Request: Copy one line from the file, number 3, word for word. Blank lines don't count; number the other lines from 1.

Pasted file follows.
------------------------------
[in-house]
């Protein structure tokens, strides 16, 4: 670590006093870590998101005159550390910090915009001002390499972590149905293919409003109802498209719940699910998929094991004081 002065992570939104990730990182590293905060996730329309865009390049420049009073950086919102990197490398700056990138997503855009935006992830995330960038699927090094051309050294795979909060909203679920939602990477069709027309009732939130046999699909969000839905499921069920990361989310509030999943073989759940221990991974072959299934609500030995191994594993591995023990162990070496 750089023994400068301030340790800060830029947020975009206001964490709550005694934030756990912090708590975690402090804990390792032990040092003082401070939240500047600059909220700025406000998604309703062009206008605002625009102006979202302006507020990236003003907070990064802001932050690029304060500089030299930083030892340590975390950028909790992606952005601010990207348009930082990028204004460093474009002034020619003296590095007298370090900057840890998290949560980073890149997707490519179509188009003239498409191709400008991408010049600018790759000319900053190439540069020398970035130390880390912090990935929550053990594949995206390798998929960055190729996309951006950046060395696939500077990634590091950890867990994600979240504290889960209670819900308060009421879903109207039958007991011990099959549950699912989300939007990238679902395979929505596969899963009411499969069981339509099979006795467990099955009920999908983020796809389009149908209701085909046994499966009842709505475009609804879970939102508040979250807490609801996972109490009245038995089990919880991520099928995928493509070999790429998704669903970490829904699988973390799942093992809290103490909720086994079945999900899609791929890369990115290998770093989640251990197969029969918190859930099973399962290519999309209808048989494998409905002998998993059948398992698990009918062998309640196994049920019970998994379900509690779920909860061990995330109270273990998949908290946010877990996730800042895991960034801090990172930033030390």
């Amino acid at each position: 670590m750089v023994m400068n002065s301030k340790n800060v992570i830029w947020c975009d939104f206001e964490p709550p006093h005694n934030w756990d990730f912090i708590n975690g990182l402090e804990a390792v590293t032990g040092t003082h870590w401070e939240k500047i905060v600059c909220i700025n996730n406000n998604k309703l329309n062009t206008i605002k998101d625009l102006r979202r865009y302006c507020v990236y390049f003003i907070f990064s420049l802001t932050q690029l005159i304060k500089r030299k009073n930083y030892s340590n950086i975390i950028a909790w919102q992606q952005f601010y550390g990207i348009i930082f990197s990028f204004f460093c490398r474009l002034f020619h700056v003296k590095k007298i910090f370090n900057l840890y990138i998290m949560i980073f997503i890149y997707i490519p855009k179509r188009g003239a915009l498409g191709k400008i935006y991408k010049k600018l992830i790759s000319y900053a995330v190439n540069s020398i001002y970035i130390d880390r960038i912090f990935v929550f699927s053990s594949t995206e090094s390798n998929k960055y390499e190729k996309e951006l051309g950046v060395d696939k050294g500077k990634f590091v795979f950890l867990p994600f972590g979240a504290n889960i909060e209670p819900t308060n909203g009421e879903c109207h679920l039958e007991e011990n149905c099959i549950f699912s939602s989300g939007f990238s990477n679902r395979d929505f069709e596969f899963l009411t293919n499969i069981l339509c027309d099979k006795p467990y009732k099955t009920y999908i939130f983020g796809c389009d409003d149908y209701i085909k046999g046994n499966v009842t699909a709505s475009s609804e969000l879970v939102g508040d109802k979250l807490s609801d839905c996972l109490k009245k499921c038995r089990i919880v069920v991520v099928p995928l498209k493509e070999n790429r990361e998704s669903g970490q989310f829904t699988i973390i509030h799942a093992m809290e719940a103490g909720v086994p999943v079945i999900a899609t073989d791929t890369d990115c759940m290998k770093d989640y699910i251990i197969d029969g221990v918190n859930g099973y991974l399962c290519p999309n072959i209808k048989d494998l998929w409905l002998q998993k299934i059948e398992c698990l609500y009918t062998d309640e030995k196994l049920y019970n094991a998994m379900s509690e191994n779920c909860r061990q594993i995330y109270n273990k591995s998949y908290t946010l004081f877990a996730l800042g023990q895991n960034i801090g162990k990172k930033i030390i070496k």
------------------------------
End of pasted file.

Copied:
């Amino acid at each position: 670590m750089v023994m400068n002065s301030k340790n800060v992570i830029w947020c975009d939104f206001e964490p709550p006093h005694n934030w756990d990730f912090i708590n975690g990182l402090e804990a390792v590293t032990g040092t003082h870590w401070e939240k500047i905060v600059c909220i700025n996730n406000n998604k309703l329309n062009t206008i605002k998101d625009l102006r979202r865009y302006c507020v990236y390049f003003i907070f990064s420049l802001t932050q690029l005159i304060k500089r030299k009073n930083y030892s340590n950086i975390i950028a909790w919102q992606q952005f601010y550390g990207i348009i930082f990197s990028f204004f460093c490398r474009l002034f020619h700056v003296k590095k007298i910090f370090n900057l840890y990138i998290m949560i980073f997503i890149y997707i490519p855009k179509r188009g003239a915009l498409g191709k400008i935006y991408k010049k600018l992830i790759s000319y900053a995330v190439n540069s020398i001002y970035i130390d880390r960038i912090f990935v929550f699927s053990s594949t995206e090094s390798n998929k960055y390499e190729k996309e951006l051309g950046v060395d696939k050294g500077k990634f590091v795979f950890l867990p994600f972590g979240a504290n889960i909060e209670p819900t308060n909203g009421e879903c109207h679920l039958e007991e011990n149905c099959i549950f699912s939602s989300g939007f990238s990477n679902r395979d929505f069709e596969f899963l009411t293919n499969i069981l339509c027309d099979k006795p467990y009732k099955t009920y999908i939130f983020g796809c389009d409003d149908y209701i085909k046999g046994n499966v009842t699909a709505s475009s609804e969000l879970v939102g508040d109802k979250l807490s609801d839905c996972l109490k009245k499921c038995r089990i919880v069920v991520v099928p995928l498209k493509e070999n790429r990361e998704s669903g970490q989310f829904t699988i973390i509030h799942a093992m809290e719940a103490g909720v086994p999943v079945i999900a899609t073989d791929t890369d990115c759940m290998k770093d989640y699910i251990i197969d029969g221990v918190n859930g099973y991974l399962c290519p999309n072959i209808k048989d494998l998929w409905l002998q998993k299934i059948e398992c698990l609500y009918t062998d309640e030995k196994l049920y019970n094991a998994m379900s509690e191994n779920c909860r061990q594993i995330y109270n273990k591995s998949y908290t946010l004081f877990a996730l800042g023990q895991n960034i801090g162990k990172k930033i030390i070496k």